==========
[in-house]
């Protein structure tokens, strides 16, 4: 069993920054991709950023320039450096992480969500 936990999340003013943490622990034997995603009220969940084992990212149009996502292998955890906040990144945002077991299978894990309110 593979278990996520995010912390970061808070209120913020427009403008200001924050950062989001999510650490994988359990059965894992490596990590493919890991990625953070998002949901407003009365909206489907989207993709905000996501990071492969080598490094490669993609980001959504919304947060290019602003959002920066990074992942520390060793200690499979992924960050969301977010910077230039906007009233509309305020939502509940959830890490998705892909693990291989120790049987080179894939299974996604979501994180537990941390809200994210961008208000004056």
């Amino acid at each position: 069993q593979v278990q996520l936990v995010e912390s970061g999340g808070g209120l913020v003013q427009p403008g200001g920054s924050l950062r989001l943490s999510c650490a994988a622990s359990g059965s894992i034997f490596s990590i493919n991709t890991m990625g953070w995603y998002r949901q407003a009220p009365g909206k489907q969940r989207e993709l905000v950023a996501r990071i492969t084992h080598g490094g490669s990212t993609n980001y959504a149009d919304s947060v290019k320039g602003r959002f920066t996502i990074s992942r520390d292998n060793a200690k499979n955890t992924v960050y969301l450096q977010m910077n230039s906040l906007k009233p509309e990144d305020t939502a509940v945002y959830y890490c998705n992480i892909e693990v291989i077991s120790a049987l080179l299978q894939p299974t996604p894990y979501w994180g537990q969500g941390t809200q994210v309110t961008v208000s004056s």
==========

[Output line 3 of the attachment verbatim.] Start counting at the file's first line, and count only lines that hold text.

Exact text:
């Amino acid at each position: 069993q593979v278990q996520l936990v995010e912390s970061g999340g808070g209120l913020v003013q427009p403008g200001g920054s924050l950062r989001l943490s999510c650490a994988a622990s359990g059965s894992i034997f490596s990590i493919n991709t890991m990625g953070w995603y998002r949901q407003a009220p009365g909206k489907q969940r989207e993709l905000v950023a996501r990071i492969t084992h080598g490094g490669s990212t993609n980001y959504a149009d919304s947060v290019k320039g602003r959002f920066t996502i990074s992942r520390d292998n060793a200690k499979n955890t992924v960050y969301l450096q977010m910077n230039s906040l906007k009233p509309e990144d305020t939502a509940v945002y959830y890490c998705n992480i892909e693990v291989i077991s120790a049987l080179l299978q894939p299974t996604p894990y979501w994180g537990q969500g941390t809200q994210v309110t961008v208000s004056s």